Below, we cover some of the main requirements to seek a divorce in Maryland. Many of these steps are complicated, and remember there is a lot at stake – namely, your future. This means you should always allow an Annapolis, Maryland, divorce attorney to handle the process for you.
To file for divorce in Maryland, either you or your spouse must have lived in Maryland for the last six months. This is known as “establishing residency.” It is necessary that at least one of you is a resident of this state in order to file divorce here. It may be necessary to wait until the residency requirement is met before filing your divorce.
Once the residency requirement is met, a Complaint for Absolute Divorce and a Domestic Case Information Report form must be completed and submitted to the court. The Complaint for Absolute Divorce is five pages long and can take some time to complete. Be prepared to explain how you’d like to divide marital assets and liabilities and change your married name, among other things. These two documents are “the bare minimum.” Others may be required, depending on your situation, such as child support and custody forms.
Yes, the term “absolute divorce” may sound strange if you just moved here from another state. Absolute divorce is simply how Maryland refers to a traditional divorce. Perhaps adding the word “absolute” is a bit redundant, but don’t be confused—there is only one kind of end-all marriage dissolution in Maryland (There is no “temporary divorce” or something not absolute).
Beyond “absolute,” divorces in Maryland might be no-fault, at-fault, uncontested, or contested. An at-fault divorce requires, of course, proving fault (adultery, abandonment, domestic violence, etc). At-fault divorces are more complicated as proving fault is a bit like you might envision a lawsuit. A Maryland divorce attorney can provide a lot of guidance
in navigating through an at-fault divorce. For a no-fault divorce, a document called a Mutual Consent Agreement must be filed.
A Domestic Case Information Report is a two-page document that must accompany all Maryland divorce filings. This form contains your contact details and general information about your divorce proceeding. Some couples must provide additional information that others don’t need to worry about. Most people, for instance, will need to submit a basic financial declaration outlining their income and expenses. Couples with a combined income higher than $15,000 monthly will need to fill out a different financial declaration.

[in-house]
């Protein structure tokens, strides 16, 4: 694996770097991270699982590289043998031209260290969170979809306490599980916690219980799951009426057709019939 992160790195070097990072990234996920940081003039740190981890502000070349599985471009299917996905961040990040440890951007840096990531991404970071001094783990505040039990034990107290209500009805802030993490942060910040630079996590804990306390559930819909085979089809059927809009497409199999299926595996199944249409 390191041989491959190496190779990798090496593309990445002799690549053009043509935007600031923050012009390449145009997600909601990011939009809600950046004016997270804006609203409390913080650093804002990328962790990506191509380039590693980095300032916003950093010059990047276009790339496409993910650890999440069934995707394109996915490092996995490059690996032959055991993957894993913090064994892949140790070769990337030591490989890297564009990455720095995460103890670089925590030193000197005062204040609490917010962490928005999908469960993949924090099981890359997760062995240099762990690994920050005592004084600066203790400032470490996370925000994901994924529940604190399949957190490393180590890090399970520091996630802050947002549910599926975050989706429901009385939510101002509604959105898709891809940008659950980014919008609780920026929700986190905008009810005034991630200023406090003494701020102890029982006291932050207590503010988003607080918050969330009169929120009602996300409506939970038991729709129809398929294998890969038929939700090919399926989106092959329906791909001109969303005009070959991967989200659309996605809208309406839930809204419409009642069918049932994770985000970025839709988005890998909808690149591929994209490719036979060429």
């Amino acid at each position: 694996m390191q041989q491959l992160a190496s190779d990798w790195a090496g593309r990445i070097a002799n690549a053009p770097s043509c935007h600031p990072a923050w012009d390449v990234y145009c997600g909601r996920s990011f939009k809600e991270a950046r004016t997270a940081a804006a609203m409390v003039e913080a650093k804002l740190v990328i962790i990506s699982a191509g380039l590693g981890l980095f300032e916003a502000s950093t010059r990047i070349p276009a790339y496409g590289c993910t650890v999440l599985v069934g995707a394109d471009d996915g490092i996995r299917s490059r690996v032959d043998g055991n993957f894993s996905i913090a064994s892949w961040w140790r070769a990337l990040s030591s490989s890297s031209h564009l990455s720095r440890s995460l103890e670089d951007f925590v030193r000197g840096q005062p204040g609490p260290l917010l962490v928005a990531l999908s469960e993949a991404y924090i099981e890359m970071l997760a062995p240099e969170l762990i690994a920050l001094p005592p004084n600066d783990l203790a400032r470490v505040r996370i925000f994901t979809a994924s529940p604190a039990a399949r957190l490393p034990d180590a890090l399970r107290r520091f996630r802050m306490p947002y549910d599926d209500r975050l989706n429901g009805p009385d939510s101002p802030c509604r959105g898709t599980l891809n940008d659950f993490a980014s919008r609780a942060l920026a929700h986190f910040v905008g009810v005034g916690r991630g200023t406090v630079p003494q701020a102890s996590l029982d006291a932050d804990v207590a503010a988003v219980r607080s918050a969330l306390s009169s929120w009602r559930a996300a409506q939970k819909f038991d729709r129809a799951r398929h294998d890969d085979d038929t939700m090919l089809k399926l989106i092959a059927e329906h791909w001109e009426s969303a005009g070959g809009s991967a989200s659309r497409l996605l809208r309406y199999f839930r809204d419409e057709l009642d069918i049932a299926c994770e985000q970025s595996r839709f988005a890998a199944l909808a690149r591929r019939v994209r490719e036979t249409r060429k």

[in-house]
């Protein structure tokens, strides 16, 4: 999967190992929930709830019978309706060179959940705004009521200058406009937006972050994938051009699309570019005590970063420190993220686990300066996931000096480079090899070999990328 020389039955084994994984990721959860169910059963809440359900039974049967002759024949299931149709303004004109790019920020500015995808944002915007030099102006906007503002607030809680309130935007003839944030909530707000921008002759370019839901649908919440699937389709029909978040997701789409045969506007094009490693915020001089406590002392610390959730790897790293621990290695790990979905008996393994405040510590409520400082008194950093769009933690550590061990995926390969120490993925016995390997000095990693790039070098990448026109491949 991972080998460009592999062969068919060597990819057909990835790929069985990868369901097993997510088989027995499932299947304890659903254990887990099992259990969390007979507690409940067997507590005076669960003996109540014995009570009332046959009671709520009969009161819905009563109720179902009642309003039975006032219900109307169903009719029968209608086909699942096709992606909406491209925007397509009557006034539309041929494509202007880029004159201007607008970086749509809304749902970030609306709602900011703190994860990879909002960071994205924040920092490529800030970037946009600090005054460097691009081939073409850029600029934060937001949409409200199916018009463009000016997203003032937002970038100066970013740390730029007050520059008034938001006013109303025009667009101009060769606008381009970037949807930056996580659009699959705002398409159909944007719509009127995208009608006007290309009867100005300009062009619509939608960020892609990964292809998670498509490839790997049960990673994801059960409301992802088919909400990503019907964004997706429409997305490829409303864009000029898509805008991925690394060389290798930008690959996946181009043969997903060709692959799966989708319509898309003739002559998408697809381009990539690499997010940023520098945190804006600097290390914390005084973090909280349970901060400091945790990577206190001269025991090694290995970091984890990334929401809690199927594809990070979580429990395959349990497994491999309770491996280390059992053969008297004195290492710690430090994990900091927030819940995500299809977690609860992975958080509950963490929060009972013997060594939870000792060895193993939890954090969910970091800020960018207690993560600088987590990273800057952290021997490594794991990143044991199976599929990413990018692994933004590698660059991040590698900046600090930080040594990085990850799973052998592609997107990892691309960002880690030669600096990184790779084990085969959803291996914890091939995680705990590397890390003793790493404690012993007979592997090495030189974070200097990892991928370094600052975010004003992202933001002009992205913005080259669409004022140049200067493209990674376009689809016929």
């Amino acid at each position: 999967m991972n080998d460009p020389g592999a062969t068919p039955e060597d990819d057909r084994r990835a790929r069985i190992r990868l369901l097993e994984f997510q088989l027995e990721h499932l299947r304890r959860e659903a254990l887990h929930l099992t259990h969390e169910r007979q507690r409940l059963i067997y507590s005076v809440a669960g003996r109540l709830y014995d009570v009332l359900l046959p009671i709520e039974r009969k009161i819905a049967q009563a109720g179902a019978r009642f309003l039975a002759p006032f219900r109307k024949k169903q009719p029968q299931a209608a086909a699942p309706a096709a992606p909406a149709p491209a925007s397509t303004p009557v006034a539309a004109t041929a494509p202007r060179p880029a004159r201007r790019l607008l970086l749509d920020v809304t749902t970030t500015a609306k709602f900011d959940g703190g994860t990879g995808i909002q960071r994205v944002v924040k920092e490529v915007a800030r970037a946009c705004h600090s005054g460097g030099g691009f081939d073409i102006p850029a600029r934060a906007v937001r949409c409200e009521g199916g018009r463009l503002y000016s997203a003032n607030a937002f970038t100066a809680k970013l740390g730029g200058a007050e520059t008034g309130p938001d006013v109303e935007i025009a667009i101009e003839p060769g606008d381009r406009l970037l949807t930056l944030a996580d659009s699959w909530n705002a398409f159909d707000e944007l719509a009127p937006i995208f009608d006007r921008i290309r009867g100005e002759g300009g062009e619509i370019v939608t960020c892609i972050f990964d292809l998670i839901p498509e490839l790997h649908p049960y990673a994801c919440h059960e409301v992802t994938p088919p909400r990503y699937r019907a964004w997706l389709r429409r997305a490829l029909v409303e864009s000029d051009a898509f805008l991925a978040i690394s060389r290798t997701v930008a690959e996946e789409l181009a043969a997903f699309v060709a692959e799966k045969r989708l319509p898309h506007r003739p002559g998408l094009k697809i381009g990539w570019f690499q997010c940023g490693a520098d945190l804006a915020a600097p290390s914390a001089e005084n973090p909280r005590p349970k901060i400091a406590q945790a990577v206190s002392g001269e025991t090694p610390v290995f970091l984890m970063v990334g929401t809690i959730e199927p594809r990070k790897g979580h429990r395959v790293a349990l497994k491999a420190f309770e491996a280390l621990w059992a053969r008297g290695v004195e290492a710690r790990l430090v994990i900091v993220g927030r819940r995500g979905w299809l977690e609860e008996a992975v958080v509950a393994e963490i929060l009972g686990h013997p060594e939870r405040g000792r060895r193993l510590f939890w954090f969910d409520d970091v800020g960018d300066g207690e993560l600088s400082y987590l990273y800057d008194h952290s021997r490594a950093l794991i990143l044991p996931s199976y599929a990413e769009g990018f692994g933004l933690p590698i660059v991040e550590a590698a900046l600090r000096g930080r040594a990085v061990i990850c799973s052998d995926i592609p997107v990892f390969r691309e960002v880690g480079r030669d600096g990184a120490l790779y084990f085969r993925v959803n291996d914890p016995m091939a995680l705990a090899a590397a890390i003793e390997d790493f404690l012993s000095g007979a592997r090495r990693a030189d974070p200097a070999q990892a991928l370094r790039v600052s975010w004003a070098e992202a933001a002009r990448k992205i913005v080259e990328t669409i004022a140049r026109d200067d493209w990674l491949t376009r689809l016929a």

Divorce filing fees change from time to time, so be sure to call ahead to get the most up-to-date amount and forms of payment. As of October 1, 2023, the fee to file for Absolute Divorce is $165. Fee waivers are also available to those who qualify.
Bring three copies of your forms to the county clerk’s office. You must file in the county where you live or the county where your ex lives. Electronic filing is also an option in certain counties, meaning it’s not necessary to personally travel to the clerk’s office to file.
Once your documents are filed, the clerk will give you a Writ of Summons. This document serves to notify your spouse that divorce proceedings have started. If you don’t have a lawyer, you will need to “serve” these documents to your spouse. There are very particular rules about how to properly serve the papers. If you don’t serve the papers correctly, you might have to start the divorce process over again.
If you’re working with an Annapolis divorce lawyer, they will arrange for your ex to be served. Another option is to hire a professional process server. If your spouse is in jail, deployed in the military, or his/her location is unknown, there are alternative methods for serving the papers.
Not every county in Maryland operates the same way. Some may have extra forms to file, unique timelines or procedures, and other nuances. Your local divorce attorney will already be familiar with those intricacies. If you don’t have a lawyer, make sure to investigate those local rules.
At least ten days before your divorce hearing, you and your spouse will need to file a document called a “Joint Statement.” This document outlines the liabilities and assets you obtained jointly during the marriage. In each of your Joint Statements, you will both specify how you think the property should be divided and what you feel each item is worth.
As the divorce process concludes, you will need to submit a form called a Division of Vital Records Report of Absolute Divorce. This form is available from the court clerk. Even if the judge has decreed that you are divorced, it is not “official” until this Report of Absolute Divorce is filed. If you are waiting for your official Divorce Decree to show an insurance company, a bank, or even the county clerk, that will not be sent to you after the Report of Absolute Divorce has been submitted.
A divorce lawyer handles filing your paperwork, as well as knowing which forms need to get filed and how to complete them correctly. Divorce lawyers also give legal advice pertaining to your situation, which might include how to make your claim for alimony strong, how to protect split a pension, or how to navigate an at-fault divorce hearing. Your lawyer will also represent you at your hearing(s) and communicate with your spouse or your spouse’s lawyer on your behalf.
If you’re feeling a bit intimidated by the Maryland divorce process, the Law Office of Patrick Crawford can help. We are Annapolis family law attorneys with great reviews, years of experience, and the knowledge and training to best serve you. We are conveniently located at 170 West Street, Annapolis, MD 21401. To learn about your divorce options, rights, and responsibilities, please schedule a free consultation by calling our office or using our web contact form.